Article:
That proposal is no longer on the table; the council voted it down at its Oct. 23 meeting. But Woodfin and District 8 Councilor Steven Hoyt continued to trade barbs in one of the most high-profile public disagreements between the mayor and council since Woodfin took office nearly a year ago. Read more.
District 7’s vacant seat on the Birmingham City Council will remain empty for at least another week after the eight remaining councilors failed to agree on an appointment during Tuesday’s meeting.
Jay Roberson resigned from the seat on Sept. 10, citing his wife’s new job with Alabaster City Schools. The question of his replacement has loomed large over the council since he announced his departure in August — particularly since two other councilors, Lashunda Scales and Sheila Tyson, also will leave the council in November to take seats on the Jefferson County Commission.
Whoever is appointed to the seat will serve until the next scheduled election. Currently, that is slated for 2021, though there have been suggestions that an election may be called next year.
Before Tuesday’s meeting, the council had narrowed the initial field of 13 applicants down to five finalists — Wardine Alexander, Raymond Brooks, Charles Crockrom, Lonnie Malone and Walter Wilson. But at Tuesday’s meeting, the council’s vote was evenly split between Alexander and Malone. Read more.
Several months after taking the job, Birmingham Police Chief Patrick D. Smith is expected to deliver a comprehensive plan for crime reduction to the City Council next month.
The announcement of the plan was made at Tuesday’s council meeting by Cedric D. Sparks, Mayor Randall Woodfin’s chief of staff, in response to concerns expressed by the council about increasing rates of violent crime in the city.
2018 is on track to become the city’s deadliest year in decades. As of Oct. 16, Birmingham had logged 92 homicides in 2018, slightly ahead of the 87 homicides that had been reported at this point last year. By the end of 2017, Birmingham had a reported 117 homicides, the highest rate since 1995. Read more.
The Birmingham City Council voted Tuesday to appoint attorney Carly Miller to the city’s five-member Park and Recreation Board, replacing former Birmingham Mayor Bernard Kincaid. Kincaid had served on the board since 2011, and his second term on the board expired Oct. 8.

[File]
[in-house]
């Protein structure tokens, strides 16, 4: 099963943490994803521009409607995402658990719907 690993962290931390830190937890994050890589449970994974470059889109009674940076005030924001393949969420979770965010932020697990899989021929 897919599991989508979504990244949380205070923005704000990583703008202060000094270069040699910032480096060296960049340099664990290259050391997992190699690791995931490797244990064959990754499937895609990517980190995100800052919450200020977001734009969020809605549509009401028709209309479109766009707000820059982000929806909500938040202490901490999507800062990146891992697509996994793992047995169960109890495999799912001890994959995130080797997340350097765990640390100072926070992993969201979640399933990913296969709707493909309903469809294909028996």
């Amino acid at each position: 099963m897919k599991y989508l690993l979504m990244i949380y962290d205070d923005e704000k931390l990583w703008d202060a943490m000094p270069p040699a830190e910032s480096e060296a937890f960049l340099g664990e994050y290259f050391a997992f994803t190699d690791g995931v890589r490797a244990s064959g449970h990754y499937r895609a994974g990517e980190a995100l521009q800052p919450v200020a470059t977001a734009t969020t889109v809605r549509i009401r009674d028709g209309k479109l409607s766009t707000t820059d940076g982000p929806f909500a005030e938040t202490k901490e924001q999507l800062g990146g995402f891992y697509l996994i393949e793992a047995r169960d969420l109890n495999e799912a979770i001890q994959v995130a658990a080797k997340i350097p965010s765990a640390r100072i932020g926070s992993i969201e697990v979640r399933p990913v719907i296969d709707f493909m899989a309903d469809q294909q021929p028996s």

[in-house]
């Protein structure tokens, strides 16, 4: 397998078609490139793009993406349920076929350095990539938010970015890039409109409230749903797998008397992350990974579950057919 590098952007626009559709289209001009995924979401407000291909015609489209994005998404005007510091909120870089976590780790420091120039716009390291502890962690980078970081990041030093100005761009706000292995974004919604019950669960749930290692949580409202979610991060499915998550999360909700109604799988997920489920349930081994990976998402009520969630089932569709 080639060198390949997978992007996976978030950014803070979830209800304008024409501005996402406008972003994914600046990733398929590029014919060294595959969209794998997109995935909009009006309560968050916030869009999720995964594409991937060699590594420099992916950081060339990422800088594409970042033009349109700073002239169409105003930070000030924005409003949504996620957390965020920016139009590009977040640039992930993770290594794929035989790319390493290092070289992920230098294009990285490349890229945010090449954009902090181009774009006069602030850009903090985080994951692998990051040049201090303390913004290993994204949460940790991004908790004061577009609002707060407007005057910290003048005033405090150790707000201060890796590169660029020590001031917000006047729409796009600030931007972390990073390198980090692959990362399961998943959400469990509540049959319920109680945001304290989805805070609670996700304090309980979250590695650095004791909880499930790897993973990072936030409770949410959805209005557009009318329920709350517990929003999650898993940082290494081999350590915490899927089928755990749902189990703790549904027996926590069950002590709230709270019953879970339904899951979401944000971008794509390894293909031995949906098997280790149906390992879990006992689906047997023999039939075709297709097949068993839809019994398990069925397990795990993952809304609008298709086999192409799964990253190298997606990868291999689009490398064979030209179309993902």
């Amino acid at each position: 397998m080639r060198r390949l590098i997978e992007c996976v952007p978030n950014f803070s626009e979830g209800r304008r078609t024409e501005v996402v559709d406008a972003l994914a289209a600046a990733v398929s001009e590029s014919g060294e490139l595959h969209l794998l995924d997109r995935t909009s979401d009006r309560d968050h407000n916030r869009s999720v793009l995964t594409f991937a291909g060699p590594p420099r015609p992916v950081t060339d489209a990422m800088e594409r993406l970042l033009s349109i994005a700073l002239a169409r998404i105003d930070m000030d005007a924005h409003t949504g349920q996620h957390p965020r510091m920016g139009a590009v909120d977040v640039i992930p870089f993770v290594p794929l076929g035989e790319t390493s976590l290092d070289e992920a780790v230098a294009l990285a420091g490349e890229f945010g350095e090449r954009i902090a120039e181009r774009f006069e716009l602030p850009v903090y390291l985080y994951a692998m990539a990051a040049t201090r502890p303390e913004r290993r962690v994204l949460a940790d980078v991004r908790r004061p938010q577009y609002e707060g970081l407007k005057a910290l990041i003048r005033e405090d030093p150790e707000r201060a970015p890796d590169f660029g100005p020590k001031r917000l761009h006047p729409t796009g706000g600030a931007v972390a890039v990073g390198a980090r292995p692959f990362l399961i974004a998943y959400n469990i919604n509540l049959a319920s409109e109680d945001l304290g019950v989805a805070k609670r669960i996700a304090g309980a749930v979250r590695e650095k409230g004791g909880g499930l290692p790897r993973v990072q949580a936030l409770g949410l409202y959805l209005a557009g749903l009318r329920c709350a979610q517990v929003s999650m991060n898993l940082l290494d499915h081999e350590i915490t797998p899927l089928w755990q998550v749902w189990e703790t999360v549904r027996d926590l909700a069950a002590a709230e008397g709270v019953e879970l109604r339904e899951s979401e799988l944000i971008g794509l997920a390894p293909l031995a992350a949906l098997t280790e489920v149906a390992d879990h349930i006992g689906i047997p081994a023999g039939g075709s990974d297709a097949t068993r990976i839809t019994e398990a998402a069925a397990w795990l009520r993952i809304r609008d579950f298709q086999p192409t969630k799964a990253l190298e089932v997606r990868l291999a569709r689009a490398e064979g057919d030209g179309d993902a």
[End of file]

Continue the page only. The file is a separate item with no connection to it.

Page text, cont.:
Miller is an associate at Bradley Arant Boult Cummings LLP with a legal focus on construction, government contracting and energy. Her term on the Park and Recreation Board will last through Oct. 8, 2022. Read more.
The Birmingham City Council appointed two new members to the Birmingham Land Bank Authority’s board of directors during Tuesday’s meeting, but not before councilors repeated their oft-stated beliefs that the organization should make greater strides toward autonomy from the city. Read more.
Big Brother might be watching you.
That’s the intended message, at least, of a new agreement between the City of Birmingham and Alabama Power Co. that will allow for the installation of nearly 100 surveillance cameras at undisclosed points throughout the city.
The $672,000 annual contract is part of a pilot program intended to deter crime in Birmingham neighborhoods and to provide data to the Jefferson County Metro Area Crime Center, which serves as a communications hub for 16 local law enforcement agencies.
The cameras are intended to combat violent crime in the city, which has seen a marked uptick in violent crime — homicides in particular — since 2015. Read more.